Day Kimball gets through hurricane Irene with 'Command Central'

By Denise Coffey - Staff Writer
Regional - posted Tue., Aug. 30, 2011
Command system personnel meet in the board room. Photos by D. Coffey
Command system personnel meet in the board room. Photos by D. Coffey

The Irving J. Schoppe boardroom at Day Kimball Hospital turned into Command Central on Aug. 26, as hurricane Irene made its way north along the eastern seaboard. The Hospital Incident Command System grew out of a system developed back in the 1980s as a way for hospitals to address emergency situations. The system organizes hospital personnel into specific job functions.

A color-coded flow chart broke the hospital down into four main sectors for purposes of an emergency. Yellow stood for logistics, green for finance, blue for planning and red for operations. Everyone had a specific emergency-related job within one of those areas.

“Emergency planning for hurricane Irene didn't start yesterday,” said Day Kimball Director of Communications Charlene Leith-Bushey. “We have an emergency preparedness committee that meets monthly. They just happened to meet on Aug. 24 when meteorologists were predicting that the massive storm would surely strike New England."

At 8 a.m. on the Aug. 26, as hospital personnel were making their way into the boardroom, Safety and Security Manager Martin Nugent put copies of the storm's projected path at each of the seats around the conference table. Along with it was a sheet detailing the supplies on hand for the hospital to make it through at least four days if the power went out. There was fuel for running the back-up generator for up to 11 days, 72 cases of water and 120 more being delivered, extra linen to last a week, enough medications and clean surgical instruments and general supplies to maintain the hospital staff and patients through a black-out. 

Director of Nursing for the Emergency Department and EMS Coordinator Ralph Miro said that Day Kimball had a robust relationship with the area's fire, police and emergency service providers. “We have a hands-on working relationship with them,” he said. “We always work with them when there is potential for hurricane or tornado, that sort of thing. We have called out to our commercial services to stand by on the grounds of the hospital during the storm. They will be outside the ER with their units. We do that each and every time an event like this happens. We reach out and they are always very helpful. They always send staff to be here on the property in case we need them.”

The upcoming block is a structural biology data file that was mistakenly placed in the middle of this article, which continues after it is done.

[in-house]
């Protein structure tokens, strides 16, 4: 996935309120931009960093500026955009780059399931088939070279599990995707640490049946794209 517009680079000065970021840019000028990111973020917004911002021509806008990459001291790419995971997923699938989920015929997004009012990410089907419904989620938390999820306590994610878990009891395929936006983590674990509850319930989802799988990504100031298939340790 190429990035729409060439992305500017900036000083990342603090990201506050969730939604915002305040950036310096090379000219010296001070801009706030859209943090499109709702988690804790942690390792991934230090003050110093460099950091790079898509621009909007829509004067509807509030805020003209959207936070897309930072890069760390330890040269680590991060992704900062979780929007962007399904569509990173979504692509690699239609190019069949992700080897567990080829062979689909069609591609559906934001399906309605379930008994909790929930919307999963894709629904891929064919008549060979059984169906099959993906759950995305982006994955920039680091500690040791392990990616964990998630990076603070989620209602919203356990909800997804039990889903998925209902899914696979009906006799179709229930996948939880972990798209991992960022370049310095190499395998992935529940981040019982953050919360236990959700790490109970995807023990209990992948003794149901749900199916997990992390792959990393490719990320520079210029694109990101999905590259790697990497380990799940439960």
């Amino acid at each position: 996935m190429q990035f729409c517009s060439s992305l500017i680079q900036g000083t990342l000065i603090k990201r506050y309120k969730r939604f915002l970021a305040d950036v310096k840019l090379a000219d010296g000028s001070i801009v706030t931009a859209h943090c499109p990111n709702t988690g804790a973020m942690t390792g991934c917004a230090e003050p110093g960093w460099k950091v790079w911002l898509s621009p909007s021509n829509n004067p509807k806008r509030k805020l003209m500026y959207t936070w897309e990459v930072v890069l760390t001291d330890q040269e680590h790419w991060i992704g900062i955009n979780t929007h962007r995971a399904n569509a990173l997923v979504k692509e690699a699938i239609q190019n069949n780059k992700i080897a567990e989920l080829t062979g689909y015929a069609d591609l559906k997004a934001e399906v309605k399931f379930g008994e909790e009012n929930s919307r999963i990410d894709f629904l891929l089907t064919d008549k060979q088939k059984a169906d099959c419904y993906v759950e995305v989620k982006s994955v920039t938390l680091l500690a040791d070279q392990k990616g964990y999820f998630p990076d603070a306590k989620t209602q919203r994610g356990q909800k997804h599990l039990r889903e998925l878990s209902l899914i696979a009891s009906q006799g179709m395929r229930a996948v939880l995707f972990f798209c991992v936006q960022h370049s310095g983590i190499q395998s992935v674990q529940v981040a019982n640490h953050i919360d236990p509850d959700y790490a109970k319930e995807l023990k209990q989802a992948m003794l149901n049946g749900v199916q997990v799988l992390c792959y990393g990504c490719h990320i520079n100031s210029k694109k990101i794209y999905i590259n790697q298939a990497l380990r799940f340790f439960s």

Miro said the drills and planning for such events are not held in a vacuum. These preparations are coordinated with all sectors of the community and are on-going. The emergency preparedness committee includes clinical leadership, communications, human relations, engineering, security staff, ER staff, medical-surgical personnel and ICU staff. Every facet of the hospital is represented on the team, according to Miro. 

Martin said, “We prepare for many types of disasters. We drill often and we drill region-wise and state-wide. We're familiar with most of the players in the state.”

They are also in constant touch with the Department of Public Health. It's possible that a natural disaster could impact the quality of the water supply. In that event, the hospital can rely on their reserves. They even have baths in a bag for patient use.

Martin passed out lanyards, as more command personnel arrived for the meeting. A cabinet that held binders for each of the emergency positions held was open. Leith-Bushey, who would become the Public Information Officer in an emergency, said that everyone had received specific training for each position. The binders held checklists so that whoever was assigned a specific role could do the job properly.

The consensus was that they were ready for Irene, and they were. Years of regular training had prepared them.



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